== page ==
KRS-One at Detroit Bar Last Night
March 17, 2011
It seems fitting that KRS-One decided to perform on St. Patrick's Day. As one of hip-hop's true-to-life founding fathers, deviating from the cookie cutter and weeding out the OGs from the bustas is just his forte, so it makes sense KRS picked this particular night to rope a crowd that he knew was going to be strictly hip-hop over shamrock.
That's not to say you can't celebrate St. Party's Day and be a hip-hop fan at the same time, but if you were to ask Teacha (as he's known to many) what time it is, he'd say leave the green beer and party-boy jams to the House of Pain and bring your ass to Detroit Bar for the realness--'cuz that's what's up.
And while you'd never expect KRS-One to go all Lady Gaga on us and want to perform at some high-maintenance Honda Center bullshizz, it still seemed a little (dare I say it?) below his station to go with such a small joint as the Detroit for this show. But the man is nothing if not unrestricted for all to enjoy, and he brought it hard at the spot last night, especially when he ordered us all to hit the foot of the stage after being held back for hours by those lovely folks in the "Event Staff" shirts. ("What are you doing back there? Come here; come closer!")
The boss MC hit the stage a little after midnight (and about half a dozen opening acts that left little to no impression), and as to be expected, all the classics were in tow. Teacha came to correct with hits such as "My Philosophy," "Sound of the Police" and "Listen to My 9mm." All of which he spit between gritty interludes about the state of the world today, which included but was not limited to several shout-outs to Nate Dogg, reminders to question all that you hear on TV, and a whole lot of prophetic 2012, beware-of-the-quake/tsunami-combo-likely-to-hit-California-type banter. Teacha spent a lot of time on that last one and made sure we got the message by demanding, "Turn my mic up; they need to hear it!"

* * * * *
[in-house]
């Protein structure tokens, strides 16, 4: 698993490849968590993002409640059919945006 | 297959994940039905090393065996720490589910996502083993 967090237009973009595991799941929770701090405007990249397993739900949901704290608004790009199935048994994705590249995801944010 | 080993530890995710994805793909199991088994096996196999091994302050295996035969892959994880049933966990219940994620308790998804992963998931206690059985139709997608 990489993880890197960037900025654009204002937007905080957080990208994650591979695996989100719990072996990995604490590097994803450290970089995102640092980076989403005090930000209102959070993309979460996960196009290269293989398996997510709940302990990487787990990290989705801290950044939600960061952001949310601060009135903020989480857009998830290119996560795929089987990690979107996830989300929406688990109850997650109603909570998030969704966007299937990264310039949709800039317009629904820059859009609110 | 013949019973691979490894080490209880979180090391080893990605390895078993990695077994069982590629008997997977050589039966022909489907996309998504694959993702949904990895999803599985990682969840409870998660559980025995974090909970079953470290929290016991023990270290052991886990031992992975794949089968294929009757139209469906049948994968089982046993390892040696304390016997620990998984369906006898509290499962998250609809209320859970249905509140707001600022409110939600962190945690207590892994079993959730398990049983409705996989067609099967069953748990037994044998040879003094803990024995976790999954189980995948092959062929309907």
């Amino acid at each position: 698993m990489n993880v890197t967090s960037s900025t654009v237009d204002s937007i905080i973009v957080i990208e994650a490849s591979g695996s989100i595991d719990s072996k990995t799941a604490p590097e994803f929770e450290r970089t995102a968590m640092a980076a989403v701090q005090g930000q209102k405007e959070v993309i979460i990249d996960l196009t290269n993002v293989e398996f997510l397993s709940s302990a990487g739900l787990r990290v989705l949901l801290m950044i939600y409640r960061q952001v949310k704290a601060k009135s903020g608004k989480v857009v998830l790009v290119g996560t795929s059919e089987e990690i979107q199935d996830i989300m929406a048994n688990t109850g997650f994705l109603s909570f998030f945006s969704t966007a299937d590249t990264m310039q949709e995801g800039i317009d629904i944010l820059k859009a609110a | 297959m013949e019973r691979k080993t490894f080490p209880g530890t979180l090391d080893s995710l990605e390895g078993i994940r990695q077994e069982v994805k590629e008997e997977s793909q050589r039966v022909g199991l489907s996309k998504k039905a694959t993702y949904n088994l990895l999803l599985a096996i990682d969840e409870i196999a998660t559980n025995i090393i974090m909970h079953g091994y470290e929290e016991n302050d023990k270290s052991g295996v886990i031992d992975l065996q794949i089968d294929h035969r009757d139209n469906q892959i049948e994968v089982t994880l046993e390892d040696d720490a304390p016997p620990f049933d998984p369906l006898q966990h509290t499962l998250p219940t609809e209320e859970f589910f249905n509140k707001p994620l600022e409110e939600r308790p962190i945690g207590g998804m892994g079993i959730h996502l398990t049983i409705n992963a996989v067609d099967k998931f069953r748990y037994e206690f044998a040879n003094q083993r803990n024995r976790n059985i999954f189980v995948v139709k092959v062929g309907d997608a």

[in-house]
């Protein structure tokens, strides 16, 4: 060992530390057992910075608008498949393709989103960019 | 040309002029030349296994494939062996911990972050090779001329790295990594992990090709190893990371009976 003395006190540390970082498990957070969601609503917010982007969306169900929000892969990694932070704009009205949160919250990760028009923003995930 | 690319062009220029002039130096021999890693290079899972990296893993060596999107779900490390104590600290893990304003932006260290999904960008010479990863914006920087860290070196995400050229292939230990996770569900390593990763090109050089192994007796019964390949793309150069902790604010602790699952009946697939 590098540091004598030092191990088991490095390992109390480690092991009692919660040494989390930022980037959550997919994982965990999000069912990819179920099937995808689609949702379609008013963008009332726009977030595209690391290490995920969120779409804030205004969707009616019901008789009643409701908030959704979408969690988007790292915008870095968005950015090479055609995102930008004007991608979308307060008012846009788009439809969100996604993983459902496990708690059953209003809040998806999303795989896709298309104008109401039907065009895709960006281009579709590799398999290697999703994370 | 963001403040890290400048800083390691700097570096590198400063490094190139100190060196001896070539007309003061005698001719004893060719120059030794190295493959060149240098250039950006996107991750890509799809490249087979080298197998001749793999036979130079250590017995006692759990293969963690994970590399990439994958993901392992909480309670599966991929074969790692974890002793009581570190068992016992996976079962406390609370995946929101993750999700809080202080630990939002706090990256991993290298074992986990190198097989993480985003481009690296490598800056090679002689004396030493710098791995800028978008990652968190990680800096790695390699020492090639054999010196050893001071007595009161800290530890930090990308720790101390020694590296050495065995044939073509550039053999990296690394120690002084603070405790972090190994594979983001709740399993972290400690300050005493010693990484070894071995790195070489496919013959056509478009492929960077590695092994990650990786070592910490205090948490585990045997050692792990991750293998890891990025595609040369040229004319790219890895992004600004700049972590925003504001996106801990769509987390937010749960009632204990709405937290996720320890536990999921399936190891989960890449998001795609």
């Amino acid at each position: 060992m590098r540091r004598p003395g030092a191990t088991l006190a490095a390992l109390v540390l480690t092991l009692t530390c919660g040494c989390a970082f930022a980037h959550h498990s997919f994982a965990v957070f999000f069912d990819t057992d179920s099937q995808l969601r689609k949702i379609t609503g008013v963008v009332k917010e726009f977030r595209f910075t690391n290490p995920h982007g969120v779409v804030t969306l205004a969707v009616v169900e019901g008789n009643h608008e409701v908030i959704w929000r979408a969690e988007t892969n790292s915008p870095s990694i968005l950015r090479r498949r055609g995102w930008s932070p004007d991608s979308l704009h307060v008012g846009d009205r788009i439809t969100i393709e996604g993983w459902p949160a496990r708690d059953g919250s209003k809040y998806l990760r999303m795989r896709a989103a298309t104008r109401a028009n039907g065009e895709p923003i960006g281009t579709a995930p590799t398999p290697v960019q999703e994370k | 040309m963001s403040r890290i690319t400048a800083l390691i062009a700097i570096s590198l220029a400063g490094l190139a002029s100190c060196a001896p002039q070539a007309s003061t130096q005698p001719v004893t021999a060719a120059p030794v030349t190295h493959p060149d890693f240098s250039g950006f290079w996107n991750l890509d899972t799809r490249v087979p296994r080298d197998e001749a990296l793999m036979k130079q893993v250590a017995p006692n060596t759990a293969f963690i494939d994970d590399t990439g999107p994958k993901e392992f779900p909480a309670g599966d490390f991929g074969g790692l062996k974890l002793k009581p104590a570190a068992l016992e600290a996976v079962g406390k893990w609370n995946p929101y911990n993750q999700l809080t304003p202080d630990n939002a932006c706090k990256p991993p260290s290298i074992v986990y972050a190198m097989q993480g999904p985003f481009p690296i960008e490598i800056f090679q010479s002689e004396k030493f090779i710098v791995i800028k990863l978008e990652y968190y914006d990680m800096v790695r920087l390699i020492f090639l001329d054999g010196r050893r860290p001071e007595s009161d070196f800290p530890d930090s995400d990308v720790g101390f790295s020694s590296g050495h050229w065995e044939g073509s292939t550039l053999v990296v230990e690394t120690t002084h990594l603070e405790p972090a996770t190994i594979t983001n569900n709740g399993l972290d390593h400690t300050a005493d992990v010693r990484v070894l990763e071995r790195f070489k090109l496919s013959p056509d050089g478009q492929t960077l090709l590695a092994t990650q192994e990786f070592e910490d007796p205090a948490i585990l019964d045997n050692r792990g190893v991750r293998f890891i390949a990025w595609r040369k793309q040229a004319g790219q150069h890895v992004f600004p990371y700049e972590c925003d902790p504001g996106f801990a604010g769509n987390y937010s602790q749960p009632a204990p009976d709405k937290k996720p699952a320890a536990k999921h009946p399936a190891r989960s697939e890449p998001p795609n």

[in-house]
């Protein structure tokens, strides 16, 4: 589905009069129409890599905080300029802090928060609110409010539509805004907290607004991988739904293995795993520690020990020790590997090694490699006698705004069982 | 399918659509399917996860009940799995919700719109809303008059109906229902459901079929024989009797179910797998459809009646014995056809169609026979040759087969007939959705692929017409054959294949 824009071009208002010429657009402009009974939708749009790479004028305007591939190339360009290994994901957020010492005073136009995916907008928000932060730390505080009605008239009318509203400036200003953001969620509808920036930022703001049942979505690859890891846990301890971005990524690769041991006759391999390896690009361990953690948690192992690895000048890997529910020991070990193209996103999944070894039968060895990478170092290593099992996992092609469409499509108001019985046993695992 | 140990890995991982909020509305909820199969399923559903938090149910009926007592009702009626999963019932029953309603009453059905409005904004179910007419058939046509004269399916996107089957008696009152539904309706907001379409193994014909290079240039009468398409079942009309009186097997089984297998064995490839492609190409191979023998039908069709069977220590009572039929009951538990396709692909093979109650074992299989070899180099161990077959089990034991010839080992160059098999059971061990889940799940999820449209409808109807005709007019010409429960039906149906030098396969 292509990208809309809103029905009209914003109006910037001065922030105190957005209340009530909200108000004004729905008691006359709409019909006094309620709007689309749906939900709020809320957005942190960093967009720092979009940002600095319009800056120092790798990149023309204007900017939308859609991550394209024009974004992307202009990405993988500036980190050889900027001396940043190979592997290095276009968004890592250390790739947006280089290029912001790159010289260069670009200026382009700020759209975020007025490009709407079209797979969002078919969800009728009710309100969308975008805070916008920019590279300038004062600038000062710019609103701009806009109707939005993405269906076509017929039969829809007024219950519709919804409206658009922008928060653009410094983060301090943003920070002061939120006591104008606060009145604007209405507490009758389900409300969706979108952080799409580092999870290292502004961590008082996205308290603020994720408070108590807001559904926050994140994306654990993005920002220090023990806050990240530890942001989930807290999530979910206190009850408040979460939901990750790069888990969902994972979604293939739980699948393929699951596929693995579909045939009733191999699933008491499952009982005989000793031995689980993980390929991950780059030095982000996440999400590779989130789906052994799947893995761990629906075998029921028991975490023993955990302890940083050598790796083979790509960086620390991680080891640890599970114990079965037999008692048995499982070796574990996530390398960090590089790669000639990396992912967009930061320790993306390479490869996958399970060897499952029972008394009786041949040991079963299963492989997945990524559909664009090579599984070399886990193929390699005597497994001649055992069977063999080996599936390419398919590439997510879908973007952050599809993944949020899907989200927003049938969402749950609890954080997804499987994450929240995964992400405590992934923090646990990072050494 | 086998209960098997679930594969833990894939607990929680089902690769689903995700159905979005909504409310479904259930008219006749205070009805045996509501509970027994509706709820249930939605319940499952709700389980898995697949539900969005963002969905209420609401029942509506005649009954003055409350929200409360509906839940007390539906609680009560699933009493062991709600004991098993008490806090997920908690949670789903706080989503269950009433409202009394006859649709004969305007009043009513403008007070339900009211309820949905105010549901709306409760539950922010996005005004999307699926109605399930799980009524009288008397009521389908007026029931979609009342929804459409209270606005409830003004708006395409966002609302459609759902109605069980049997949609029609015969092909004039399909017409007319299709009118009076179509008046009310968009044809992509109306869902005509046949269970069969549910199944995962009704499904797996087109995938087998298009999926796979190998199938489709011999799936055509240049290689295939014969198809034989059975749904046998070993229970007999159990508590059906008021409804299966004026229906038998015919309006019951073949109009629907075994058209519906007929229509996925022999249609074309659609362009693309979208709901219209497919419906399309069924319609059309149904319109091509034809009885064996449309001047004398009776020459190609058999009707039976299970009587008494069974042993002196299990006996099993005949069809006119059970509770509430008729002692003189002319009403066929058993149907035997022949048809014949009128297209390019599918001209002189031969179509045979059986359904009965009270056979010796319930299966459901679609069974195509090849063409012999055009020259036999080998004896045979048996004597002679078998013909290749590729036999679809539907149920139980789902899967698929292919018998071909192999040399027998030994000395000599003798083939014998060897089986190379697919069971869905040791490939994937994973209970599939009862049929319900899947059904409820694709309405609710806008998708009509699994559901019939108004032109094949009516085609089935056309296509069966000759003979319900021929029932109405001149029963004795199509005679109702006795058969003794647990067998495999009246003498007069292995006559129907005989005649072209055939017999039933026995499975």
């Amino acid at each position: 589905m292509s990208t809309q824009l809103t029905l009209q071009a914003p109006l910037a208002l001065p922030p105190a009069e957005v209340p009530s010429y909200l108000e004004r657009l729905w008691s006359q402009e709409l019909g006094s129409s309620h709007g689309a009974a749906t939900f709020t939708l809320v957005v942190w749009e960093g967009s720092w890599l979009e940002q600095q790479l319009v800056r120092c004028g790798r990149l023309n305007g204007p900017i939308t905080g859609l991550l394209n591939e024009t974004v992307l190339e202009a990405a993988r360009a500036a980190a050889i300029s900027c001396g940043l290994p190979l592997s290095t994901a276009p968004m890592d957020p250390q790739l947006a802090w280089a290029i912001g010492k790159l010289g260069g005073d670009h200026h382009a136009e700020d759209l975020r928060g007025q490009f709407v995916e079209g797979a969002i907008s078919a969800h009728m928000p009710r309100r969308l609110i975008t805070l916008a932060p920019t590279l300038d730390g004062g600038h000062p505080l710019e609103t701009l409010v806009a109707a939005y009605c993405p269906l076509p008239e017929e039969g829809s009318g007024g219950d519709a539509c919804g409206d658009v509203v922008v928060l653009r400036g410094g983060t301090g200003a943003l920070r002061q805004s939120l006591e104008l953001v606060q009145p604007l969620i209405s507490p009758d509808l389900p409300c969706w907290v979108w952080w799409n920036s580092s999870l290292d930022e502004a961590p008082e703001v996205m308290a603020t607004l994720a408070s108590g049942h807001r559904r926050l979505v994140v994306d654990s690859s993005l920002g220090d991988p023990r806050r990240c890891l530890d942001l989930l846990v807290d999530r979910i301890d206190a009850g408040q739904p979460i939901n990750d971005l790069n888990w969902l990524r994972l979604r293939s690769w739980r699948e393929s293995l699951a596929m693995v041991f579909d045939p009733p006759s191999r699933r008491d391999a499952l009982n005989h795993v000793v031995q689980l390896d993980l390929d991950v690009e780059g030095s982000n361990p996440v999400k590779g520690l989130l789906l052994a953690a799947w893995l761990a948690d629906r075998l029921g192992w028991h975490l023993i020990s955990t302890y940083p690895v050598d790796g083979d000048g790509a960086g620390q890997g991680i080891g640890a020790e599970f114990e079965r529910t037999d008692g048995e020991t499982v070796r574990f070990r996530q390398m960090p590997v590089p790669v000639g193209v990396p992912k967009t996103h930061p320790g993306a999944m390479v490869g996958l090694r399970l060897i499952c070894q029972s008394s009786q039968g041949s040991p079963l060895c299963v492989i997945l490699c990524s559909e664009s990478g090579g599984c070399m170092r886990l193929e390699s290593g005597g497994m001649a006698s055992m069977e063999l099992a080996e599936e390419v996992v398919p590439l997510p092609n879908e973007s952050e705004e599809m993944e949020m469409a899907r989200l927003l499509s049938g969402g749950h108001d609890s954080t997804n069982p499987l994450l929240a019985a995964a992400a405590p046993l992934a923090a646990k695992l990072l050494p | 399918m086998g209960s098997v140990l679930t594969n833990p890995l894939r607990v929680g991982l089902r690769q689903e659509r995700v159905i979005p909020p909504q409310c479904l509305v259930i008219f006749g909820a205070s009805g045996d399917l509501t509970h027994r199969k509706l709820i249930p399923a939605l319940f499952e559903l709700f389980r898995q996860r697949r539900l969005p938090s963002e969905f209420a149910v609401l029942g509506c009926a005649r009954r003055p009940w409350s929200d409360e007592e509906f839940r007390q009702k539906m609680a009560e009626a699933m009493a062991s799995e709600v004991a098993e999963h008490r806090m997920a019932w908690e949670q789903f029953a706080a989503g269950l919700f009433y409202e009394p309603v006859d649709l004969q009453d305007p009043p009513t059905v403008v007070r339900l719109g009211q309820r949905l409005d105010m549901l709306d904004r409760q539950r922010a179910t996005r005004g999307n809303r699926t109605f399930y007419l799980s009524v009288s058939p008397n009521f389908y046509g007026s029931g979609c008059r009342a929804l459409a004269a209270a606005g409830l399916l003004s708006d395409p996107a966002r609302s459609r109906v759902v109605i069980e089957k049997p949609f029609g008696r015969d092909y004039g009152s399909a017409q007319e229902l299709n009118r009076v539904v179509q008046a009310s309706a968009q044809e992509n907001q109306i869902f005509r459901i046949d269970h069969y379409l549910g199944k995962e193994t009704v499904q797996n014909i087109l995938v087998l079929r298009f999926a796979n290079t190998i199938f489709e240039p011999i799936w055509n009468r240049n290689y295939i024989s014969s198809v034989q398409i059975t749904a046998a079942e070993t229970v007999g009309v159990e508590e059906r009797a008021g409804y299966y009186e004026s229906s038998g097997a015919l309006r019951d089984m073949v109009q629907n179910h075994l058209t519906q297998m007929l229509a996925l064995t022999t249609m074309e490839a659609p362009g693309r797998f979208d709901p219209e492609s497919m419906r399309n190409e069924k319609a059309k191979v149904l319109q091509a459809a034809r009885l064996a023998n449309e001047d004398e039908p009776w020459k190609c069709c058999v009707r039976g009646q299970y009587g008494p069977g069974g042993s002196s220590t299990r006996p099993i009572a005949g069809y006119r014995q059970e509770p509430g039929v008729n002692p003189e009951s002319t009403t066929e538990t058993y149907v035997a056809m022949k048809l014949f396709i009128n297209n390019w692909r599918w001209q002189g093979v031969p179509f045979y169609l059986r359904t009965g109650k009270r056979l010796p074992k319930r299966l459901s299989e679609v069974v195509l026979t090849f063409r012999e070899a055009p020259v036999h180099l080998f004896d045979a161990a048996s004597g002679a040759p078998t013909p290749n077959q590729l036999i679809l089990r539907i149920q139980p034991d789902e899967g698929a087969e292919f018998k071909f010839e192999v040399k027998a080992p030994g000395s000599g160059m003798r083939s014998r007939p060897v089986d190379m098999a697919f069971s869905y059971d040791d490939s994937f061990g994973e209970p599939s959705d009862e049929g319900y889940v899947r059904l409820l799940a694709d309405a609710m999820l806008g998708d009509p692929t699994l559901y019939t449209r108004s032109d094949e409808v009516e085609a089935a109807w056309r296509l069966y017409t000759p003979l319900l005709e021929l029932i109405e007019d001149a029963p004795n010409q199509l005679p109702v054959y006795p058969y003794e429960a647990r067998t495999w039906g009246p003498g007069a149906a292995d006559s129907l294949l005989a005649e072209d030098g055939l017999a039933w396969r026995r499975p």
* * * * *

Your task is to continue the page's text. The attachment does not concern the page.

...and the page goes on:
The biggest standout moment was a freestyle flow set to the classical music of Vivaldi, in which KRS spread the realness on the media and the government off the top of his head. Also especially sweet was the thing that made you fall in love with hip-hop in the first place: a nice, long "fuck the police" sesh! Woot!
Refreshingly, there were no mentions of royal weddings or tiger blood (thank the Lord for that). It was just hip-hop and truth at its finest, in an intimate setting, with the forefather of the game laying it down propa-like during a time when hip as we know it is struggling--all of which was just fine with those of us wise enough to be there.
Critic's Bias: In 1993, Bradley Nowell of Sublime sang a song about KRS-One letting us all know he was down with the realness, which automatically guaranteed I'd be down with him, too . . . and I've been down with him ever since.
The Crowd: Like attracts like, and KRS is a no-nonsense, 100 percent genuine lyricist from the old school who's into plugging positivity rather than his Twitter account. Therefore, the crowd he attracted was just as old-school, no-frills and no bustas as his music is.
Overheard In the Crowd: "Put it down, rent-a-cop over there!"
Random Notebook Dump: KRS-One overheared a guy in the audience yelling, "Fuck the radio" and made him say it into the mic for the rest of the class to hear.
MC's Act Like They Don't Know
Bridge Is Over
Sound of the Police
Above the Clouds
Step Into a World
It's a Myth
Love's Gonna Getcha
Kill a Rapper
Hip Hop Lives
Get Your Mind Right
Listen to My 9mm
It's My Thang
Who Shot Ya
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